The southwestern United States has finally recognized that a severe drought condition exists and predictions for the next 12 months have been released by the International Research Institute for Climate and Society. The attached figure shows that for most of California and Northern Baja California there is essentially a 100% probability that rainfall will be below normal for the year.
Small yellow areas of the figure indicate that the probability is around 50% that rainfall will be below normal. (White areas indicate near normal precipitation). These predictions are in line with what all of the major forecasting organizations and weather prediction centers are saying.
In the border cities of Tijuana, Tecate and Mexicali, water is piped in from the Colorado River and their supply is assured for the foreseeable future by international treaty. In the other cities of Baja, however, water comes from the underground aquifers which rely on recharge by rainfall in the mountains which form the backbone of the peninsular.
San Felipe pumps its water from the area just inland from Punta Estrella where the aquifer comes close to the surface. This underground source of water, sometimes referred to incorrectly as a river, makes its way slowly down the mountain washes towards the sea as it percolates through the sandy soil over periods of decades. When it encounters significant geologic structures, such as the outcrops of Punta Estrella (ancient plugs of old volcanoes), the water backs up and has to flow around the impenetrable rock. This brings it closer to the surface where it is easier to get at, and we see particularly fertile areas such as the valley of the Giant Sahuaro Cacti.
In San Felipe, most families are economical and draw less than 10 cubic meters/month from the water system; typically 60 gallons/day for household use. By contrast, the average American family uses more than 300 gallons/day at home with close to 30% of this being used in flushing the toilet and 20% for the washing machine.
When I first built my house here I did not have a connection to the city water system and the “pipa” (water truck) came from town once a month to fill the “pila” (tank) that I built. I managed to live quite well on 15 gallons/day during those years though it did involve some inconveniences.
The cold water that ran before the shower was hot was collected in gallon milk jugs and used to fill the toilet tank after one of the two daily flushes. Dish water went to the garden, as did water from the washing machine which got used only a couple of times a month.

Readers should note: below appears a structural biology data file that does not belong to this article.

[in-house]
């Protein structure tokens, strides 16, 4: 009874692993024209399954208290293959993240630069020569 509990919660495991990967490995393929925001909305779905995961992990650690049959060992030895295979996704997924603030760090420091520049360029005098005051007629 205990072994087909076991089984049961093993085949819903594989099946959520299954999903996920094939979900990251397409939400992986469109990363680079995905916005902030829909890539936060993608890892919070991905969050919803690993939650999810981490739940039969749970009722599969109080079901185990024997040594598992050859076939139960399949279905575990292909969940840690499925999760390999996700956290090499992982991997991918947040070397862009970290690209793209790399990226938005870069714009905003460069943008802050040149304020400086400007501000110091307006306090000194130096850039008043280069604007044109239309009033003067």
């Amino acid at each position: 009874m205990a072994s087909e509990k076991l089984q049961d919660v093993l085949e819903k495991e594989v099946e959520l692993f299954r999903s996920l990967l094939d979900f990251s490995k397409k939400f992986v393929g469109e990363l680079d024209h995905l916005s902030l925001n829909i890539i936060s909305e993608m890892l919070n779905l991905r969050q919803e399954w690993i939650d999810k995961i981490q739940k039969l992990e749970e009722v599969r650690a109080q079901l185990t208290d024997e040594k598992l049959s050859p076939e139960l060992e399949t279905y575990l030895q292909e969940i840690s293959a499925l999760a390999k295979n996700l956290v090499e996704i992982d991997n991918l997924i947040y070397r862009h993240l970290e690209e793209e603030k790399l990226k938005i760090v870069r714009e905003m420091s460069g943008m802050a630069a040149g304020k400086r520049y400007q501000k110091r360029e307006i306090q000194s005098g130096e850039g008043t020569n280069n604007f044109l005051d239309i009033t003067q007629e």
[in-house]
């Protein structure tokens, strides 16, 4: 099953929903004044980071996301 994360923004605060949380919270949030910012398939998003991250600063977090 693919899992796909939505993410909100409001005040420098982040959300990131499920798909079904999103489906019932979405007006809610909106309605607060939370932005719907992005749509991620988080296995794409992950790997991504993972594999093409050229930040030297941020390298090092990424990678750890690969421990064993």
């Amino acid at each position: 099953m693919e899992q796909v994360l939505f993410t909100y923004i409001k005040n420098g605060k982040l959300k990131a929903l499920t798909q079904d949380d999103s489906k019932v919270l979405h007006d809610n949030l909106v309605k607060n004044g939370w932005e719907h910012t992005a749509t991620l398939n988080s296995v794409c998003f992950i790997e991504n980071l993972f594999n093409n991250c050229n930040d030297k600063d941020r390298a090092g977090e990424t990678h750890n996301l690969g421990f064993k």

Education of guests that came to visit for the weekend was the most difficult part of the process, they just automatically flushed even when the water was imperceptibly yellow and they always failed my “3 minute shower” edict. There were times when we used an entire months allocation in 3 days!
Water studies conducted several years ago indicated that the existing aquifer here could sustain double the population at that time (year 2000). However, I don’t think it took into account the very heavy use of the precious liquid by Americans. There is no water crisis yet in San Felipe, but it is clear that we all need to save every drop that we can.
Sewage is another critical component in our infrastructure and I want to address it in more detail in another article. However, it is already apparent that the future will require wastewater recycling to be implemented as is now happening in Southern California and in Las Vegas.
Ensenada is much less fortunate than San Felipe and a state of emergency has been declared there as a result of depletion of their aquifer. The prioritization of the wine industry in the Valle de Guadelupe has resulted in a lot of the water for the city being diverted to agricultural use. Water rationing is already in force and many households only get water 3 days per week. Short term, the water company will drill more wells but this will only deplete the meager reserves faster than before. Long term it is inevitable that Ensenada will have to install a very expensive desalination plant to process ocean water. This is likely to be the way that San Felipe will also have to go in future years.